US veteran Daniel Penny to face manslaughter charge over subway chokehold death of Jordan Neely
A 24-year-old US Marine Corps veteran is expected to be charged with manslaughter following the death of a homeless man on a New York subway train.
Prosecutors in Manhattan said they will bring criminal charges against Daniel Penny on Friday after he used a fatal chokehold to pin Jordan Neely, 30, to the ground in a train carriage on 1 May.
"We cannot provide any additional information until he has been arraigned in Manhattan Criminal Court, which we expect to take place tomorrow," the Manhattan district attorney's office said in a statement on Thursday.
Mr Neely, a black homeless man, had been shouting and begging for money but had not physically attacked anyone before he was restrained and put in a chokehold that lasted several minutes, witnesses said.
Mr Neely was found unconscious by police after the train stopped and was taken to hospital where he was pronounced dead.
He died from compression of the neck, the city medical examiner ruled.
Penny, who is white, was questioned by police in the hours after Mr Neely died but was released without charge.
He is expected to be charged with second degree manslaughter when he is due to appear in a Manhattan Criminal Court later.
His lawyers did not immediately respond to a request for comment, but they have previously said their client, along with two other passengers who also restrained Mr Neely, had acted in self-defence.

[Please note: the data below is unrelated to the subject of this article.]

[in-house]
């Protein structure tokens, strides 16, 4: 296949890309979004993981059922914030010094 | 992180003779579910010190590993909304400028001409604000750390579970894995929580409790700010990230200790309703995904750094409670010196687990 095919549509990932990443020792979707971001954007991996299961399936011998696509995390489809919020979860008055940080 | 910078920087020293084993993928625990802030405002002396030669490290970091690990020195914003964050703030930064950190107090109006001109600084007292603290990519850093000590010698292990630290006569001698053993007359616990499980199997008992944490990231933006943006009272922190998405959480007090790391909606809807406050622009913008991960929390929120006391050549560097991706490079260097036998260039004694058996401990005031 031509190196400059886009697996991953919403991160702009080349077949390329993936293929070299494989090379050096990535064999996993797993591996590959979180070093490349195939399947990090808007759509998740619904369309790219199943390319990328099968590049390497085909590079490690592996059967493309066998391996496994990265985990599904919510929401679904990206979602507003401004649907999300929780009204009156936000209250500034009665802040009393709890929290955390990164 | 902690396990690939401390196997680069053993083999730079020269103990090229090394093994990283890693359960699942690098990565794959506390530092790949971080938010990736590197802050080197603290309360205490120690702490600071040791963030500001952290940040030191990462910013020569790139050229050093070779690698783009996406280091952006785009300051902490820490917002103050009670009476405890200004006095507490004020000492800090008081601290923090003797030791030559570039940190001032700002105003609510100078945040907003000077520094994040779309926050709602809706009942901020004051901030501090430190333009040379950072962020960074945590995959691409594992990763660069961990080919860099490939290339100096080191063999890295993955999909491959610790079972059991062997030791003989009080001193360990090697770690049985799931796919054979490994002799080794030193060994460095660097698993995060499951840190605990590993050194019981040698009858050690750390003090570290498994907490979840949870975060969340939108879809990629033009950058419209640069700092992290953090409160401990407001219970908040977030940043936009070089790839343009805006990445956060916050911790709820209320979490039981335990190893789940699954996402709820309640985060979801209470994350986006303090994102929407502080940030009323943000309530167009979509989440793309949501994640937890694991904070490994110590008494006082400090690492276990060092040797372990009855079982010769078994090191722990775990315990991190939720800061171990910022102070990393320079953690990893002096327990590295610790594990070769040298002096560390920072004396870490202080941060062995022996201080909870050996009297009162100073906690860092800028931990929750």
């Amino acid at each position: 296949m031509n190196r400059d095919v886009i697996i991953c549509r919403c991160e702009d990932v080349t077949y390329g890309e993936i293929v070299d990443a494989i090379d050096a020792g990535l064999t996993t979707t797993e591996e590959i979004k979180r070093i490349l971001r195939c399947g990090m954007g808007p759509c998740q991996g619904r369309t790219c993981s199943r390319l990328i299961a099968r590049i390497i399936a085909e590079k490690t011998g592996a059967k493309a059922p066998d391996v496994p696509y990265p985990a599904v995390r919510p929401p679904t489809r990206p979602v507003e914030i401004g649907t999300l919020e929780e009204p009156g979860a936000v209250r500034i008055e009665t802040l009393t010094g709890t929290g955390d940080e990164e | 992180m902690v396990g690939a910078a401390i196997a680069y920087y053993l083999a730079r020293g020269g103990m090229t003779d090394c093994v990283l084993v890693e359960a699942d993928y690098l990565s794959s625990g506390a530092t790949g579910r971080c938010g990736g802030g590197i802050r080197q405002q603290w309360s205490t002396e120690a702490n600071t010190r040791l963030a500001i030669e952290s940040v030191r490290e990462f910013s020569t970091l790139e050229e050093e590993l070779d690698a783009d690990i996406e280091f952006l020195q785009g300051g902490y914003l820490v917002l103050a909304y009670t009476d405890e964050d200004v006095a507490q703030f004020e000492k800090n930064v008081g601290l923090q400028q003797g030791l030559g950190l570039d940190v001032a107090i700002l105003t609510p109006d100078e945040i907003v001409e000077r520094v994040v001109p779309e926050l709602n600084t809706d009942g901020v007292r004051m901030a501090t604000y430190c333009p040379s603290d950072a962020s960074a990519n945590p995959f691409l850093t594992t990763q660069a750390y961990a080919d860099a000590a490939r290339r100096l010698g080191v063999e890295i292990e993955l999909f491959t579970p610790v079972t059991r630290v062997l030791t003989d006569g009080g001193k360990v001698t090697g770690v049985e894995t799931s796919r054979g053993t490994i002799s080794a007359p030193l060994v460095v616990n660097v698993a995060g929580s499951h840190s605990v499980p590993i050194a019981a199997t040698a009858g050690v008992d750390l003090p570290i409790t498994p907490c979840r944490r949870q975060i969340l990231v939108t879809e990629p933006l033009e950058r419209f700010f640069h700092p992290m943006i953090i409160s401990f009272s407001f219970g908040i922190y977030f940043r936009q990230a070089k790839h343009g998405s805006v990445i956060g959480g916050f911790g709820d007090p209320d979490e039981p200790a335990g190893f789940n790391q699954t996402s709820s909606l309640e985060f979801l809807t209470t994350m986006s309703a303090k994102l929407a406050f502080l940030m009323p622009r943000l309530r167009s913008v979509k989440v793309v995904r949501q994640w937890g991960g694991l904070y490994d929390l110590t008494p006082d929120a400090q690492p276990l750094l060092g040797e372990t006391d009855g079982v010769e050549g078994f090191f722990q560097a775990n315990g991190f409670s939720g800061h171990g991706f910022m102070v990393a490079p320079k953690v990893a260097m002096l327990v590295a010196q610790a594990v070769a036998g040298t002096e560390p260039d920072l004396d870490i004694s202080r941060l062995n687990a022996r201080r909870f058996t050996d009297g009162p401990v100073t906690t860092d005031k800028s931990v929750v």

"Daniel never intended to harm Mr Neely and could not have foreseen his untimely death," they said in a statement.
A former subway performer known for his impressions of Michael Jackson, Mr Neely struggled in recent years with homelessness and worsening mental illness, friends said.
He had been arrested several times and had recently pleaded guilty to assaulting a woman in 2021 as she left a subway station.
After pleading guilty, he missed a court date, leading to a warrant for his arrest that was still active at the time of his death.
Mr Neely's death has triggered protests and intense debates, with some blaming it on racism and others criticising the city's response to mental illness and homelessness.
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Dave Giffen, the executive director at Coalition for the Homeless, blamed city and state officials for an inadequate response to the mental health crisis.
While others, including Mayor Eric Adams, have urged New Yorkers to wait for the full facts and investigations, noting that much is still not known about what precipitated the chokehold.